13. A system for displaying arbitrary media content on a display device and to override all currently displayed material when arbitrary material is presented on the display device from more than one source processing devices, the arbitrary media content being obtained from processing devices in a meeting with a plurality of participants, the media content being transmitted through a communications network, each processing device having a memory and a display, the system comprising:
a shared canvas on which all visual information is stored, the canvas being mapped to the display device, the canvas being maintained in a location that makes the canvas electronically accessible, making a change on the canvas being dependent upon possession of a token,
and for the media content of any or each participant having a processing device, the system is adapted to provide the token, the token when transferred to the communications network inherently or discretely providing authentication or permission to display the arbitrary media content on the display device, the token also providing a link to the display device;
wherein each processing device comprises an application, where when said application is executed by a processor, the processing device:
obtains the arbitrary media content by screen scraping data from the processing device;
routes the screen scraped arbitrary media content through the communications network from the processing device;
obtains electronic access to the display device; and
a display node for displaying the arbitrary media content.
14. The system according to claim 13 further comprising means for connecting the processing device to the communications network, the processing device having an operating system with at least one pre-installed generic driver providing a generic communications protocol for communication between processing device and a class of peripheral devices, the system comprising:
a) means for coupling a peripheral device to the processing device, the peripheral device having a transceiver;
b) means for setting up, by means of the pre-installed generic driver of the operating system, a means for communication between the peripheral device and the processing device;
c) means for coupling the processing device to a communications network via the peripheral device;
d) means for routing screen scraped data between the processing device and the communication network via the means for communication, wherein the generic communication protocol is used for transferring the screen scraped data between the processing device and the peripheral device.
15. The system of claim 14 further comprising means for presenting the peripheral device to the processing device as a human interface device and wherein the pre-installed generic driver is a human interface device driver.
16. The system of claim 14 further comprising means for presenting the peripheral device to the processing device as a mass storage device and wherein the pre-installed generic driver is a mass storage device driver.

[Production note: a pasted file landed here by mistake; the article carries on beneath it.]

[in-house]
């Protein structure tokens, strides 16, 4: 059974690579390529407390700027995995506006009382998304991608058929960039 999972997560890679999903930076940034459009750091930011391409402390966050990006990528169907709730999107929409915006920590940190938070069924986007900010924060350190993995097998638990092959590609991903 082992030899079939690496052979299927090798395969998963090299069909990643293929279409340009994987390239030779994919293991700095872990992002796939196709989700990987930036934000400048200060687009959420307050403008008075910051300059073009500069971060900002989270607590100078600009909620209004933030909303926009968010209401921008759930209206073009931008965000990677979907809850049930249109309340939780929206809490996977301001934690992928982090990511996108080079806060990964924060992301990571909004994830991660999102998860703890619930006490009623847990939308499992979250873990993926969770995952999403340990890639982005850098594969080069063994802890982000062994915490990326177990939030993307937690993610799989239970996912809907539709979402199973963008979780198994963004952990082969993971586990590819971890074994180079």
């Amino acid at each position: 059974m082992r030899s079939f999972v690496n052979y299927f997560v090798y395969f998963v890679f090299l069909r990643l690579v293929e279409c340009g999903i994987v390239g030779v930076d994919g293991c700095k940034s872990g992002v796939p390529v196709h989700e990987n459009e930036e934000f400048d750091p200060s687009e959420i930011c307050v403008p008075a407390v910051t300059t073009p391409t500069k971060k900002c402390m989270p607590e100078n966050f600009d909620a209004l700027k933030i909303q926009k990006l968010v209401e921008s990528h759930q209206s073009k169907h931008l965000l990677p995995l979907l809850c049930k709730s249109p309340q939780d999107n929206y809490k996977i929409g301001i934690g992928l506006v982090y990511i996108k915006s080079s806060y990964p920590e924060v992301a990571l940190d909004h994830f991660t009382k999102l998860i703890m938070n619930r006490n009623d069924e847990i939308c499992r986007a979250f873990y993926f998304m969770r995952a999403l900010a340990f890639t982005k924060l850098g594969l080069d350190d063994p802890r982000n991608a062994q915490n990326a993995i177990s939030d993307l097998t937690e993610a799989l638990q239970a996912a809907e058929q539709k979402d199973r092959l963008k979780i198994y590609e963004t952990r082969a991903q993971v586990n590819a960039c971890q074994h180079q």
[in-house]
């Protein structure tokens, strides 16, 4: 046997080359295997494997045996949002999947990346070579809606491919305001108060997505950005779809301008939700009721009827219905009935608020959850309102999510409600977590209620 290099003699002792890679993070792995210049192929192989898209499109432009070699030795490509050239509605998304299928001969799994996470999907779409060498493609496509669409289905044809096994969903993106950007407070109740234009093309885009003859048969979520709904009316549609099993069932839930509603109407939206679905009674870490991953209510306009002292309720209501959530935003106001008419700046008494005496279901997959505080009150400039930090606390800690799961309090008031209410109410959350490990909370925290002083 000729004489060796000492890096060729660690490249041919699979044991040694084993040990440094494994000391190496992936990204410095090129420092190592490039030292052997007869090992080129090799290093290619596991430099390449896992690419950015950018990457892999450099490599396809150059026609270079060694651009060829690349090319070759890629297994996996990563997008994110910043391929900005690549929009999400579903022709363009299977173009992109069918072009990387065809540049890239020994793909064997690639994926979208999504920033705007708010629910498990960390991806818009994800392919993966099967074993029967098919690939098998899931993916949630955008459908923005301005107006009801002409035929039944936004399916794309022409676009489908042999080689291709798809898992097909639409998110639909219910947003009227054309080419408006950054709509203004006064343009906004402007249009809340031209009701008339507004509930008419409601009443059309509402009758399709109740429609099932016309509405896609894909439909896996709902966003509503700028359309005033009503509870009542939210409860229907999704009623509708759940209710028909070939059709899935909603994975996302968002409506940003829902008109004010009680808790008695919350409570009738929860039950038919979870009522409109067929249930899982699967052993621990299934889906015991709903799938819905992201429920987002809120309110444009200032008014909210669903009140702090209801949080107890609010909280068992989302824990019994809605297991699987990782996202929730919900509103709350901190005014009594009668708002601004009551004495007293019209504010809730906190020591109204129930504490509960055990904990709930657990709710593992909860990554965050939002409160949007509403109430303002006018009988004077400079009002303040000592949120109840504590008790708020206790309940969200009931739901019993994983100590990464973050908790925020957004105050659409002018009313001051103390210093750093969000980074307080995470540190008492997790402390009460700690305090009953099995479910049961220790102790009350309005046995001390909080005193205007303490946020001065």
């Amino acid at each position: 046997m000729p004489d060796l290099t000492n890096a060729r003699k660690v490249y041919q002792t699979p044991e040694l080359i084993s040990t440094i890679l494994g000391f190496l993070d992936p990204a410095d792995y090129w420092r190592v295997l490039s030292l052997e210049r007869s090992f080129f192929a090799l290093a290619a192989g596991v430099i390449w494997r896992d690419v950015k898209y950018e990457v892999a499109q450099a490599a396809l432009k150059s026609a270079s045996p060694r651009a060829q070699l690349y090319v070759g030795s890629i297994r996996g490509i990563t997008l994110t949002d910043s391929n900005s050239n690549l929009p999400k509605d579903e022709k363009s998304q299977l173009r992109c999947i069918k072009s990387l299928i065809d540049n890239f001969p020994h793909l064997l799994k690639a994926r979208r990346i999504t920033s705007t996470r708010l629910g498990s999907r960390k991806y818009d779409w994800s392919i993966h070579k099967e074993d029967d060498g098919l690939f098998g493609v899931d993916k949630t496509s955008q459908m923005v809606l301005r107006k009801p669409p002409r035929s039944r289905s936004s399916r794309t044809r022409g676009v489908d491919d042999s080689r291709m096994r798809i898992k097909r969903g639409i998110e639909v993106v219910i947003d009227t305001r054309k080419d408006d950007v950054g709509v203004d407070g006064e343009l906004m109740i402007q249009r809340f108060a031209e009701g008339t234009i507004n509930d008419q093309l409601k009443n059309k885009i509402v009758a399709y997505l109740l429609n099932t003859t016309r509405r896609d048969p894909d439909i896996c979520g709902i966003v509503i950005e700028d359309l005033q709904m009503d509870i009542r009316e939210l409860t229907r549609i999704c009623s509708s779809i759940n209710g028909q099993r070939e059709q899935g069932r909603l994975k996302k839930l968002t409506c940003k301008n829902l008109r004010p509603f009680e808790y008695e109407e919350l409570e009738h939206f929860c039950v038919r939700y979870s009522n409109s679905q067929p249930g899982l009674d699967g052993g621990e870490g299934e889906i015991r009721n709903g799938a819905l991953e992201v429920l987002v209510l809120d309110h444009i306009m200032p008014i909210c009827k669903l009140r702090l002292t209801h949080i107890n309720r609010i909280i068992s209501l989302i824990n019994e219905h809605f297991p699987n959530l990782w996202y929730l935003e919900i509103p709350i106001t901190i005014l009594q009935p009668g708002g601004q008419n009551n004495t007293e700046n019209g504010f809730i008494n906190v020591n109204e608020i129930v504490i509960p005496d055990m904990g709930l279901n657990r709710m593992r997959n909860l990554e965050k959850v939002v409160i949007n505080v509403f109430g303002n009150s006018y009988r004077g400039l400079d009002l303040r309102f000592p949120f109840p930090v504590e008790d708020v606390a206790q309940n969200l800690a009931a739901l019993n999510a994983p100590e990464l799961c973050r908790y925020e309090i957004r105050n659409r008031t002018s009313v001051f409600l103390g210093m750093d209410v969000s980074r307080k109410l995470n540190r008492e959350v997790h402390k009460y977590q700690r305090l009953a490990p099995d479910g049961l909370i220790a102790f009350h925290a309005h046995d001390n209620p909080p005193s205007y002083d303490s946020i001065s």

17. The system of claim 14 further comprising means for presenting the peripheral device to the processing device as a composite device and wherein pre-installed generic drivers drive different device interfaces independently.
18. The system of claim 13 wherein a client application is stored on the peripheral device which when run on the processing device obtains the screen scraped data.
19. The system of claim 18 wherein the client application is a portable application.
20. The system according to claim 13 further comprising means for operating a display node of the communications network, the display node being coupled to a first display, to receive user selected arbitrary media content and to control display of the user selected arbitrary media content on the first display; and
means for connecting a peripheral device to a port of a processing device and communicating the user selected arbitrary media content via the communications network, loading a program onto the processing device and running the program on the operating system of the processing device to obtain user selected arbitrary media content, said program leaving a zero footprint on termination, and
means for triggering transfer of said user selected arbitrary media content to said transmitter through said port after a user action on an input device.
21. The system according to claim 13 further comprising means for setting up a communications network between a base node of the communications network and a peripheral device coupled to the processing device;
means for transferring media content between the processing device and the peripheral device,
means for transmitting the media content from the peripheral device to the communications network,
means for receiving media content from the communications network at the base node and for displaying the media content on a display in accordance with a set of rules.
22. The system according to claim 13 wherein peripheral device is paired to the processing device.
23. The system according to claim 13, wherein the system is adapted to provide the token by a voice communication transferring the token.
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CA2909672A1 (en) 2013-10-24